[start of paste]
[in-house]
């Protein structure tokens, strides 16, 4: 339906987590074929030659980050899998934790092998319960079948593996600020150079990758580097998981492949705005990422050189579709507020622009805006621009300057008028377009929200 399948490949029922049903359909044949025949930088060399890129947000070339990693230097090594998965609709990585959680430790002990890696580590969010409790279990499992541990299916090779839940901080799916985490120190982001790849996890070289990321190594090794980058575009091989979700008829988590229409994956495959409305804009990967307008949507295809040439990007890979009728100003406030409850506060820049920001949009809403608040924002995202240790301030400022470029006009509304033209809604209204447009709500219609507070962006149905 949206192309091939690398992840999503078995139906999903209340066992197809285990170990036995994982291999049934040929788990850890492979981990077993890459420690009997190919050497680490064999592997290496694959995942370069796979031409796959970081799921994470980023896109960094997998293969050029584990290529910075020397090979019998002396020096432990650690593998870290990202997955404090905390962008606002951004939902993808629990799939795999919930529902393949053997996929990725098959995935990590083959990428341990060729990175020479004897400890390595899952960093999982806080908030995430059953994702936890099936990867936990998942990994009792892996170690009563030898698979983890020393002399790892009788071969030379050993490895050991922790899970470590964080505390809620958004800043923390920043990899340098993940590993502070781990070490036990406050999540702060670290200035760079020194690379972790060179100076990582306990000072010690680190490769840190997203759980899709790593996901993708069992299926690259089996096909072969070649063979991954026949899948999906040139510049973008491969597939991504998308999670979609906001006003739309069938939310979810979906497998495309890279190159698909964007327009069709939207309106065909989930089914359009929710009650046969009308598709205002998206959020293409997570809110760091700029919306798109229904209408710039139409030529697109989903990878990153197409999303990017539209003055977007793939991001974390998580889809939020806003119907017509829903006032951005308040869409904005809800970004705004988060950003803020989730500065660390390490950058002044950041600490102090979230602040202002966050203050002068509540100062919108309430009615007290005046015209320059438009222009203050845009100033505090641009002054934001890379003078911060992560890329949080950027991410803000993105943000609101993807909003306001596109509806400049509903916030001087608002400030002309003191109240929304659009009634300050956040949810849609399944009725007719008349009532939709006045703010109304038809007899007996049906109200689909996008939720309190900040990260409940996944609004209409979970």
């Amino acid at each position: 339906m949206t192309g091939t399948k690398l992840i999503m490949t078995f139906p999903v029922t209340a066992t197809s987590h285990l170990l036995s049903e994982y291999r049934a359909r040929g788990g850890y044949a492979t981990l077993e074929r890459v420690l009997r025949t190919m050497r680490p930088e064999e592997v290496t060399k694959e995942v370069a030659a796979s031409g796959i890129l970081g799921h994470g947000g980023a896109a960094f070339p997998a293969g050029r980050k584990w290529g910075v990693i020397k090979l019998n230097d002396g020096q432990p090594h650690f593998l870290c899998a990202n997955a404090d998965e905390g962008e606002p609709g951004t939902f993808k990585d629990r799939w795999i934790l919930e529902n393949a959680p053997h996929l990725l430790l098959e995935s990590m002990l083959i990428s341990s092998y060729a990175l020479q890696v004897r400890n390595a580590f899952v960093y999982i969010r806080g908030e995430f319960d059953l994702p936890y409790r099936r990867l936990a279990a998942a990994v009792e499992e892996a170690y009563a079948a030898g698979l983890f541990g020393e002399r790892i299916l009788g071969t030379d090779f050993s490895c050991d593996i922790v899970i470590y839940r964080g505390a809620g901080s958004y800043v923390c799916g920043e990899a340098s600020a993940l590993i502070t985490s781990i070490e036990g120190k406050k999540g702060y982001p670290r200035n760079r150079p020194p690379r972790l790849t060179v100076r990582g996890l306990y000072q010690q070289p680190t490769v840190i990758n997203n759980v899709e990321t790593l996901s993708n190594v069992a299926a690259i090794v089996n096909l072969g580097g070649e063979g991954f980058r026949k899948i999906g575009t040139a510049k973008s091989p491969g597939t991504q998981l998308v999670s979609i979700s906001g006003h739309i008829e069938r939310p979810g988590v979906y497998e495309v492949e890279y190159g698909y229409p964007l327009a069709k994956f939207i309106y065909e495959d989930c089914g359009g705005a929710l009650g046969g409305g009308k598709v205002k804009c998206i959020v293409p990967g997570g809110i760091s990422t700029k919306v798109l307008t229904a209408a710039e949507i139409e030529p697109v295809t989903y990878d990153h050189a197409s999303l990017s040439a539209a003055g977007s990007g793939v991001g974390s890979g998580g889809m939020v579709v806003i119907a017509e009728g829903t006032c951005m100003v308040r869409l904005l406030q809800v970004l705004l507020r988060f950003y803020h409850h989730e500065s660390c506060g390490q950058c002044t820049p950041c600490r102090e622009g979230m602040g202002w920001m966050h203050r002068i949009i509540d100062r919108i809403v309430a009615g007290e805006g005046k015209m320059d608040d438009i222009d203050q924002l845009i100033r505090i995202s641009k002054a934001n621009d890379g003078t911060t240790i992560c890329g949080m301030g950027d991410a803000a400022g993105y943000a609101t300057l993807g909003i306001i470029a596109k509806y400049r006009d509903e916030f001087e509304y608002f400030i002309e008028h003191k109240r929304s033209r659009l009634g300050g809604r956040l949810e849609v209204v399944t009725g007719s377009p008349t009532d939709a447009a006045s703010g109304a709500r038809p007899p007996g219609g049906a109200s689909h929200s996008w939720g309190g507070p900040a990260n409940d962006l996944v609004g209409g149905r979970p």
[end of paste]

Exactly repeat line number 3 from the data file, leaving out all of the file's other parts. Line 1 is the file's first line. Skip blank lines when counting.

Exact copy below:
């Amino acid at each position: 339906m949206t192309g091939t399948k690398l992840i999503m490949t078995f139906p999903v029922t209340a066992t197809s987590h285990l170990l036995s049903e994982y291999r049934a359909r040929g788990g850890y044949a492979t981990l077993e074929r890459v420690l009997r025949t190919m050497r680490p930088e064999e592997v290496t060399k694959e995942v370069a030659a796979s031409g796959i890129l970081g799921h994470g947000g980023a896109a960094f070339p997998a293969g050029r980050k584990w290529g910075v990693i020397k090979l019998n230097d002396g020096q432990p090594h650690f593998l870290c899998a990202n997955a404090d998965e905390g962008e606002p609709g951004t939902f993808k990585d629990r799939w795999i934790l919930e529902n393949a959680p053997h996929l990725l430790l098959e995935s990590m002990l083959i990428s341990s092998y060729a990175l020479q890696v004897r400890n390595a580590f899952v960093y999982i969010r806080g908030e995430f319960d059953l994702p936890y409790r099936r990867l936990a279990a998942a990994v009792e499992e892996a170690y009563a079948a030898g698979l983890f541990g020393e002399r790892i299916l009788g071969t030379d090779f050993s490895c050991d593996i922790v899970i470590y839940r964080g505390a809620g901080s958004y800043v923390c799916g920043e990899a340098s600020a993940l590993i502070t985490s781990i070490e036990g120190k406050k999540g702060y982001p670290r200035n760079r150079p020194p690379r972790l790849t060179v100076r990582g996890l306990y000072q010690q070289p680190t490769v840190i990758n997203n759980v899709e990321t790593l996901s993708n190594v069992a299926a690259i090794v089996n096909l072969g580097g070649e063979g991954f980058r026949k899948i999906g575009t040139a510049k973008s091989p491969g597939t991504q998981l998308v999670s979609i979700s906001g006003h739309i008829e069938r939310p979810g988590v979906y497998e495309v492949e890279y190159g698909y229409p964007l327009a069709k994956f939207i309106y065909e495959d989930c089914g359009g705005a929710l009650g046969g409305g009308k598709v205002k804009c998206i959020v293409p990967g997570g809110i760091s990422t700029k919306v798109l307008t229904a209408a710039e949507i139409e030529p697109v295809t989903y990878d990153h050189a197409s999303l990017s040439a539209a003055g977007s990007g793939v991001g974390s890979g998580g889809m939020v579709v806003i119907a017509e009728g829903t006032c951005m100003v308040r869409l904005l406030q809800v970004l705004l507020r988060f950003y803020h409850h989730e500065s660390c506060g390490q950058c002044t820049p950041c600490r102090e622009g979230m602040g202002w920001m966050h203050r002068i949009i509540d100062r919108i809403v309430a009615g007290e805006g005046k015209m320059d608040d438009i222009d203050q924002l845009i100033r505090i995202s641009k002054a934001n621009d890379g003078t911060t240790i992560c890329g949080m301030g950027d991410a803000a400022g993105y943000a609101t300057l993807g909003i306001i470029a596109k509806y400049r006009d509903e916030f001087e509304y608002f400030i002309e008028h003191k109240r929304s033209r659009l009634g300050g809604r956040l949810e849609v209204v399944t009725g007719s377009p008349t009532d939709a447009a006045s703010g109304a709500r038809p007899p007996g219609g049906a109200s689909h929200s996008w939720g309190g507070p900040a990260n409940d962006l996944v609004g209409g149905r979970p």